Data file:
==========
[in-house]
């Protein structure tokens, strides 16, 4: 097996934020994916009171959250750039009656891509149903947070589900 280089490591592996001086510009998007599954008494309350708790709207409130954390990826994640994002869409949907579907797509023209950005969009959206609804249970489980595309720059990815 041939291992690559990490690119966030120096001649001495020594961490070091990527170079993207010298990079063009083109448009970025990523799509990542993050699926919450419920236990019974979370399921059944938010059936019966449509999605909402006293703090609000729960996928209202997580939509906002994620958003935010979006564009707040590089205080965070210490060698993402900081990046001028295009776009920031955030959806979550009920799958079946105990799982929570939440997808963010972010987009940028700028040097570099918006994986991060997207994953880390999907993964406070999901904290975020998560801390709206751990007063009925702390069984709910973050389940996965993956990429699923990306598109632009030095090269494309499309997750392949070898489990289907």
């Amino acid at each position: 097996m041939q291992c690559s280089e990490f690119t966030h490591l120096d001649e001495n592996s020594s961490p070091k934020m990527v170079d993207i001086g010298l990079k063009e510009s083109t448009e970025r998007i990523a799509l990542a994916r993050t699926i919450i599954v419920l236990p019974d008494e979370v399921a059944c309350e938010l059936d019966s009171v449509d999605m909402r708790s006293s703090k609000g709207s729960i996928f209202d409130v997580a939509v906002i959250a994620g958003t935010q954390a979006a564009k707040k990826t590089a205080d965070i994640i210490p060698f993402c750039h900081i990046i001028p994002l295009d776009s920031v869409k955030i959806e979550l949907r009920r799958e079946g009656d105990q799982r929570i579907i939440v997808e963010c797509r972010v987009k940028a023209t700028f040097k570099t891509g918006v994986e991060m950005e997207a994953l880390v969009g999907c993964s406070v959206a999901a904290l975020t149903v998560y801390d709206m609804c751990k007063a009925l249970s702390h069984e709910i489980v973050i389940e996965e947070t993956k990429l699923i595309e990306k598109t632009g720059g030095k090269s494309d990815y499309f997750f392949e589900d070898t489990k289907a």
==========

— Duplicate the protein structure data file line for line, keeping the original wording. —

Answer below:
[in-house]
């Protein structure tokens, strides 16, 4: 097996934020994916009171959250750039009656891509149903947070589900 280089490591592996001086510009998007599954008494309350708790709207409130954390990826994640994002869409949907579907797509023209950005969009959206609804249970489980595309720059990815 041939291992690559990490690119966030120096001649001495020594961490070091990527170079993207010298990079063009083109448009970025990523799509990542993050699926919450419920236990019974979370399921059944938010059936019966449509999605909402006293703090609000729960996928209202997580939509906002994620958003935010979006564009707040590089205080965070210490060698993402900081990046001028295009776009920031955030959806979550009920799958079946105990799982929570939440997808963010972010987009940028700028040097570099918006994986991060997207994953880390999907993964406070999901904290975020998560801390709206751990007063009925702390069984709910973050389940996965993956990429699923990306598109632009030095090269494309499309997750392949070898489990289907």
């Amino acid at each position: 097996m041939q291992c690559s280089e990490f690119t966030h490591l120096d001649e001495n592996s020594s961490p070091k934020m990527v170079d993207i001086g010298l990079k063009e510009s083109t448009e970025r998007i990523a799509l990542a994916r993050t699926i919450i599954v419920l236990p019974d008494e979370v399921a059944c309350e938010l059936d019966s009171v449509d999605m909402r708790s006293s703090k609000g709207s729960i996928f209202d409130v997580a939509v906002i959250a994620g958003t935010q954390a979006a564009k707040k990826t590089a205080d965070i994640i210490p060698f993402c750039h900081i990046i001028p994002l295009d776009s920031v869409k955030i959806e979550l949907r009920r799958e079946g009656d105990q799982r929570i579907i939440v997808e963010c797509r972010v987009k940028a023209t700028f040097k570099t891509g918006v994986e991060m950005e997207a994953l880390v969009g999907c993964s406070v959206a999901a904290l975020t149903v998560y801390d709206m609804c751990k007063a009925l249970s702390h069984e709910i489980v973050i389940e996965e947070t993956k990429l699923i595309e990306k598109t632009g720059g030095k090269s494309d990815y499309f997750f392949e589900d070898t489990k289907a």